Make no mistake: Islamic State is already putting down roots in Asian countries where many Australians do business and take beach holidays.

To date, over 500 Indonesians and 200 Malaysians are believed to have joined Islamic State in Syria and Iraq. Since 2013, Malaysian authorities have arrested more than 120 individuals for either trying to join IS or fighting with them.

According to Sidney Jones, director of the Jakarta-based Institute for Policy Analysis of Conflict, radicalised Malaysian men have found their way into the IS network through a combat unit known as Katibah Nusantara, led by an Indonesian named Bahrumsyah. (The group is also referred to as the Malay Archipelago Combat Unit or Katibah in Malaysia).

Jones notes that the original combat unit started out with about 100 men last year. Since then, Jones says, “indications are that it had grown considerably and was being deployed in different areas”.

During a speech to United Malays National Organisation (UMNO) party faithful in last year, Prime Minister Najib Razak asked for members to be as “brave” as IS in fighting the Iraqi army. What sort of message does this send to impressionable youth?

Still, by sheer dint of numbers, the most fertile ground for IS is naturally Indonesia, the most populous Muslim nation in the world.

The majority of Indonesians practise a more moderate version of Islam than most other Muslim nations, including its neighbour Malaysia, where there is an increasing weight of Middle Eastern money and influence. To use a rough comparison — Indonesia compared to, say, Iran — is like comparing the aggressive evangelical Christians of the United States to mainstream Catholic or Anglican churches.

Still, there are regions of Indonesia, such as the province of Aceh in northern Sumatra, that exist under much more hardline versions of the religion. Also fresh in the minds of Australians is the Jemaah Islamiyah group, an offshoot of the IS hardline predecessor al-Qaeda that was responsible for the Bali bombings, which killed hundreds of people and devastated Australian families and communities.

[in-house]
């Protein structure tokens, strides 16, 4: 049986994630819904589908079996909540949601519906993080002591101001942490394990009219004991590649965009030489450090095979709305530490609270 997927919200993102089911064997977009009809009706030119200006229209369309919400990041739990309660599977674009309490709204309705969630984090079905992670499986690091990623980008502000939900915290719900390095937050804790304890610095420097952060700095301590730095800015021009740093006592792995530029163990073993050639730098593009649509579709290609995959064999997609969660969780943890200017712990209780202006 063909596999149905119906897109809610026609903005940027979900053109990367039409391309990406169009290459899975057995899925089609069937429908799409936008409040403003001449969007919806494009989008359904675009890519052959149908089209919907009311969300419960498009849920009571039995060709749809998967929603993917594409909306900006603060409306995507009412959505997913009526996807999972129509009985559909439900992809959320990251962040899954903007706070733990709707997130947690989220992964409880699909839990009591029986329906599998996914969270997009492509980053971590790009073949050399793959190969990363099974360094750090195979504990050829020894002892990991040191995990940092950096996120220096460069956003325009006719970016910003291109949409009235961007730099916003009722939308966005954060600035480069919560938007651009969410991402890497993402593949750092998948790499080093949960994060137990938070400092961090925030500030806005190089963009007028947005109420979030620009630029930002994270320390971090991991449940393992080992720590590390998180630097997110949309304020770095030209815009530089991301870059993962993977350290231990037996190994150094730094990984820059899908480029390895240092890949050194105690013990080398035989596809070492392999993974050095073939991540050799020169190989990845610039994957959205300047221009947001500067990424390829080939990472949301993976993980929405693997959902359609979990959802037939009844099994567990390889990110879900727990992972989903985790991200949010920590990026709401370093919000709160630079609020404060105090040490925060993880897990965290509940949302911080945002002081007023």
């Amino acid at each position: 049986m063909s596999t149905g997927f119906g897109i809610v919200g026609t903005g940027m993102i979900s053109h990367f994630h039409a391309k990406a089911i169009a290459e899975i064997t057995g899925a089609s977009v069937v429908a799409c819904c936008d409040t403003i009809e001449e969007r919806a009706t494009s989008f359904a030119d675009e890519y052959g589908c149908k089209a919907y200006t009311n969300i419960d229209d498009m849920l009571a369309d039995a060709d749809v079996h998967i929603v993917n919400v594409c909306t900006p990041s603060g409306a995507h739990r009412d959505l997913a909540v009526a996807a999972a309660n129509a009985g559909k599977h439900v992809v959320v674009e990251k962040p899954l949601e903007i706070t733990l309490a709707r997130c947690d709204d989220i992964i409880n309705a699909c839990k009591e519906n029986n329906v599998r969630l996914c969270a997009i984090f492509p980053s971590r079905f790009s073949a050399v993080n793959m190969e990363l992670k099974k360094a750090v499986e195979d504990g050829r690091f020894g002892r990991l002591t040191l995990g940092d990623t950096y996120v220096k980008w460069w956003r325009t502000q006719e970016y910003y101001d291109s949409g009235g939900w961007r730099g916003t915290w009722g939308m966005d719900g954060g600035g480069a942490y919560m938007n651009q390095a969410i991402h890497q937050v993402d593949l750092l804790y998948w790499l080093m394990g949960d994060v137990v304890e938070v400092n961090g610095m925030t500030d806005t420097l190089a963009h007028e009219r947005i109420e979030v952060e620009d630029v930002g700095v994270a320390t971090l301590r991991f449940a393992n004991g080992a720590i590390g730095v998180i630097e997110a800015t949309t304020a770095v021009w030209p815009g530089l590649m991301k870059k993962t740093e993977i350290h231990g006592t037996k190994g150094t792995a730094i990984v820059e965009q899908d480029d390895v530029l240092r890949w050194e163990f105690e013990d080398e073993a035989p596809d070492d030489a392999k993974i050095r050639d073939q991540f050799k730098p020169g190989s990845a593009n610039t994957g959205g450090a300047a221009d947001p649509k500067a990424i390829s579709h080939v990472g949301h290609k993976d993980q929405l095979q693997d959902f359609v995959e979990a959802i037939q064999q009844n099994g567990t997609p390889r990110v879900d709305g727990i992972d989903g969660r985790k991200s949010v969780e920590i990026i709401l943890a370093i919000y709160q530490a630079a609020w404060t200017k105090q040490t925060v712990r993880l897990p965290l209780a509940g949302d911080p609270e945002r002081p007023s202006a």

Experts have said that hundreds of Indonesians, including entire families, have gone to Syria and Iraq to support the cause. This is a striking change from what happened in Afghanistan, when mostly single men went to fight. Some of today’s volunteers aren’t necessarily fighters but professionals with specialised skills who have travelled to the Middle East with their wives and children to build new lives.

“The overall capacity of Indonesian extremists remains low, but their commitment to ISIS could prove deadly,” said Jones.

But it is in impoverished Bangladesh where IS has made the most significant inroads so far. Most concerning, as far as foreigners, including Australians, are concerned, is that IS has claimed responsibility for a number of murders of foreigners — and has promised more will follow.

While Islamic fundamentalists are understandably the focus of the week, there is also a disturbing and very real trend of radicalisation in Asia’s other two big religions: Hinduism and Buddhism.

It’s worth remembering that India’s ruling party the Bharatiya Janata Party was initially formed as a hardline Hindu group. While the party is now so mainstream it is enjoying its second term running the government in Delhi, significant fundamentalist factions remain extremely influential.

Since the BJP swept to power in 2014 under its paedagogic leader Narendra Modi (to get a feel for his impressive oration, watch his speech to the UK Parliament last week), the number of murders and other violent acts perpetrated in the name of Hinduism has been ratcheted up. Modi, who has some form here when he was head of the state of Gujarati, has remained embarrassingly silent.

In Sri Lanka and Myanmar, where Buddhists are a vast majority, hardline groups have emerged with similar, awful results. Even Thailand, the self-styled land of smiles, has not been immune, with radical Buddhists locked in a 10-year civil war against Muslim separatist groups in the country’s deep south.

Australia has a very real and very important role in helping our Asian neighbours deal with the threat of murderous fundamentalism.

The Australian Federal Police played a critical, if perhaps unsung, role in assisting Indonesian authorities with a very successful campaign to significantly weaken JI.

Thomas Jefferson is famously credited with saying “Eternal vigilance is the price of liberty” and while the AFP has only stepped up its role in the region, with dozen of officers now stationed in key nations helping Asian countries deal with people movement, drug smuggling and terrorism, there is scope for more.

These programs are a key plank in Australia’s regional aid program, although not named as such. It is here, on our doorstep — where millions of Australians holiday each year, and tens of thousands of companies do business — where government efforts and taxpayers dollars should be spent, not the Middle East.

The unspeakable events in Paris at the weekend should only serve to sharpen that focus.

Peter Fray

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